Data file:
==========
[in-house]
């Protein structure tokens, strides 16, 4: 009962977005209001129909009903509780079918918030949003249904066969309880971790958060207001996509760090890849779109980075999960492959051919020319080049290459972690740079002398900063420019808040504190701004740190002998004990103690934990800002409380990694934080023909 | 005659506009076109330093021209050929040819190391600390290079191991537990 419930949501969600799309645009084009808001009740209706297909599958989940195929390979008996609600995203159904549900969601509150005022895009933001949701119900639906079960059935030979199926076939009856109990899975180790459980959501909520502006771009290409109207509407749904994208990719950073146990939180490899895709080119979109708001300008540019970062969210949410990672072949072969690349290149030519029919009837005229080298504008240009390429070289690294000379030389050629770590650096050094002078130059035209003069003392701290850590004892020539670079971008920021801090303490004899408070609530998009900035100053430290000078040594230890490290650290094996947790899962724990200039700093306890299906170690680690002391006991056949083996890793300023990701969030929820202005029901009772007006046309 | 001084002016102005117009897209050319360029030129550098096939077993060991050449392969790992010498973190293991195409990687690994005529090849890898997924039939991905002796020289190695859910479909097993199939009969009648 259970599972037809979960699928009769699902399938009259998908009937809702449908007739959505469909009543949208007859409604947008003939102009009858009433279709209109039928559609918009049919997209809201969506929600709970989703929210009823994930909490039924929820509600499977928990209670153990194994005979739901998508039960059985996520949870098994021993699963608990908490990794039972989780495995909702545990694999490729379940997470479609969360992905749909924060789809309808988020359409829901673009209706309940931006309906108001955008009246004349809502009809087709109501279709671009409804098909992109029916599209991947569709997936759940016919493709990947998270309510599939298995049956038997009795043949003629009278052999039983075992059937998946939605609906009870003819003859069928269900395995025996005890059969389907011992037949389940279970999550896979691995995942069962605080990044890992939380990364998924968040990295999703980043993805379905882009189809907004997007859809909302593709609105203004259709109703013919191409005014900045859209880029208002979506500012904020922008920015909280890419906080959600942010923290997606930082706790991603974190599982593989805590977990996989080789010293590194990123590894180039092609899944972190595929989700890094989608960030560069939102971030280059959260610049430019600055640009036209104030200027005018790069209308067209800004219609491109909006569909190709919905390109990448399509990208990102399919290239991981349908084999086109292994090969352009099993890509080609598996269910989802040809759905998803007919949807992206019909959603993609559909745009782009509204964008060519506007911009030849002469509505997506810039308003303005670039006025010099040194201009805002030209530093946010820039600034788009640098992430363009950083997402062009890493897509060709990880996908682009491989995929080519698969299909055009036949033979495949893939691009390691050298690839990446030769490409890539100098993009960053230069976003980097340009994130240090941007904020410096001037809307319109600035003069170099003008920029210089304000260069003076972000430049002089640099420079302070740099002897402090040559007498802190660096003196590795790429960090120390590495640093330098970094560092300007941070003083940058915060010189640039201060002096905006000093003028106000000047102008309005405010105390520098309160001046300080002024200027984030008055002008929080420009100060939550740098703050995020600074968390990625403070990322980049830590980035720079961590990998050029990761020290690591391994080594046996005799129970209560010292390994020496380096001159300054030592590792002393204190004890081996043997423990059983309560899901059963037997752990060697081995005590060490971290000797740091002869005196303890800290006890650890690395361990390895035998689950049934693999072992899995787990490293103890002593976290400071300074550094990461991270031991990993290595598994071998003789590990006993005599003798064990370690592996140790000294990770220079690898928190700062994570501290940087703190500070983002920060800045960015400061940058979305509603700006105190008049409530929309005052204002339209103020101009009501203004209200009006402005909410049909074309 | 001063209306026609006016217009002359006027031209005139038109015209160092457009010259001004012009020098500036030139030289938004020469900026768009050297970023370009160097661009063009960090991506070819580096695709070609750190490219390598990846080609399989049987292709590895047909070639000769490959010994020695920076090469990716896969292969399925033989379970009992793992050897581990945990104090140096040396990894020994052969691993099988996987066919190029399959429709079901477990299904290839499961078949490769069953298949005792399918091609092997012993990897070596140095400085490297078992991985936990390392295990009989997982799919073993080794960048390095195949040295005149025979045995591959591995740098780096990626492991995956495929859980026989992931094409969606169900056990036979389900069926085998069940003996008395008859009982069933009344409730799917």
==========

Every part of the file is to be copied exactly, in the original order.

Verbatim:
[in-house]
């Protein structure tokens, strides 16, 4: 009962977005209001129909009903509780079918918030949003249904066969309880971790958060207001996509760090890849779109980075999960492959051919020319080049290459972690740079002398900063420019808040504190701004740190002998004990103690934990800002409380990694934080023909 | 005659506009076109330093021209050929040819190391600390290079191991537990 419930949501969600799309645009084009808001009740209706297909599958989940195929390979008996609600995203159904549900969601509150005022895009933001949701119900639906079960059935030979199926076939009856109990899975180790459980959501909520502006771009290409109207509407749904994208990719950073146990939180490899895709080119979109708001300008540019970062969210949410990672072949072969690349290149030519029919009837005229080298504008240009390429070289690294000379030389050629770590650096050094002078130059035209003069003392701290850590004892020539670079971008920021801090303490004899408070609530998009900035100053430290000078040594230890490290650290094996947790899962724990200039700093306890299906170690680690002391006991056949083996890793300023990701969030929820202005029901009772007006046309 | 001084002016102005117009897209050319360029030129550098096939077993060991050449392969790992010498973190293991195409990687690994005529090849890898997924039939991905002796020289190695859910479909097993199939009969009648 259970599972037809979960699928009769699902399938009259998908009937809702449908007739959505469909009543949208007859409604947008003939102009009858009433279709209109039928559609918009049919997209809201969506929600709970989703929210009823994930909490039924929820509600499977928990209670153990194994005979739901998508039960059985996520949870098994021993699963608990908490990794039972989780495995909702545990694999490729379940997470479609969360992905749909924060789809309808988020359409829901673009209706309940931006309906108001955008009246004349809502009809087709109501279709671009409804098909992109029916599209991947569709997936759940016919493709990947998270309510599939298995049956038997009795043949003629009278052999039983075992059937998946939605609906009870003819003859069928269900395995025996005890059969389907011992037949389940279970999550896979691995995942069962605080990044890992939380990364998924968040990295999703980043993805379905882009189809907004997007859809909302593709609105203004259709109703013919191409005014900045859209880029208002979506500012904020922008920015909280890419906080959600942010923290997606930082706790991603974190599982593989805590977990996989080789010293590194990123590894180039092609899944972190595929989700890094989608960030560069939102971030280059959260610049430019600055640009036209104030200027005018790069209308067209800004219609491109909006569909190709919905390109990448399509990208990102399919290239991981349908084999086109292994090969352009099993890509080609598996269910989802040809759905998803007919949807992206019909959603993609559909745009782009509204964008060519506007911009030849002469509505997506810039308003303005670039006025010099040194201009805002030209530093946010820039600034788009640098992430363009950083997402062009890493897509060709990880996908682009491989995929080519698969299909055009036949033979495949893939691009390691050298690839990446030769490409890539100098993009960053230069976003980097340009994130240090941007904020410096001037809307319109600035003069170099003008920029210089304000260069003076972000430049002089640099420079302070740099002897402090040559007498802190660096003196590795790429960090120390590495640093330098970094560092300007941070003083940058915060010189640039201060002096905006000093003028106000000047102008309005405010105390520098309160001046300080002024200027984030008055002008929080420009100060939550740098703050995020600074968390990625403070990322980049830590980035720079961590990998050029990761020290690591391994080594046996005799129970209560010292390994020496380096001159300054030592590792002393204190004890081996043997423990059983309560899901059963037997752990060697081995005590060490971290000797740091002869005196303890800290006890650890690395361990390895035998689950049934693999072992899995787990490293103890002593976290400071300074550094990461991270031991990993290595598994071998003789590990006993005599003798064990370690592996140790000294990770220079690898928190700062994570501290940087703190500070983002920060800045960015400061940058979305509603700006105190008049409530929309005052204002339209103020101009009501203004209200009006402005909410049909074309 | 001063209306026609006016217009002359006027031209005139038109015209160092457009010259001004012009020098500036030139030289938004020469900026768009050297970023370009160097661009063009960090991506070819580096695709070609750190490219390598990846080609399989049987292709590895047909070639000769490959010994020695920076090469990716896969292969399925033989379970009992793992050897581990945990104090140096040396990894020994052969691993099988996987066919190029399959429709079901477990299904290839499961078949490769069953298949005792399918091609092997012993990897070596140095400085490297078992991985936990390392295990009989997982799919073993080794960048390095195949040295005149025979045995591959591995740098780096990626492991995956495929859980026989992931094409969606169900056990036979389900069926085998069940003996008395008859009982069933009344409730799917």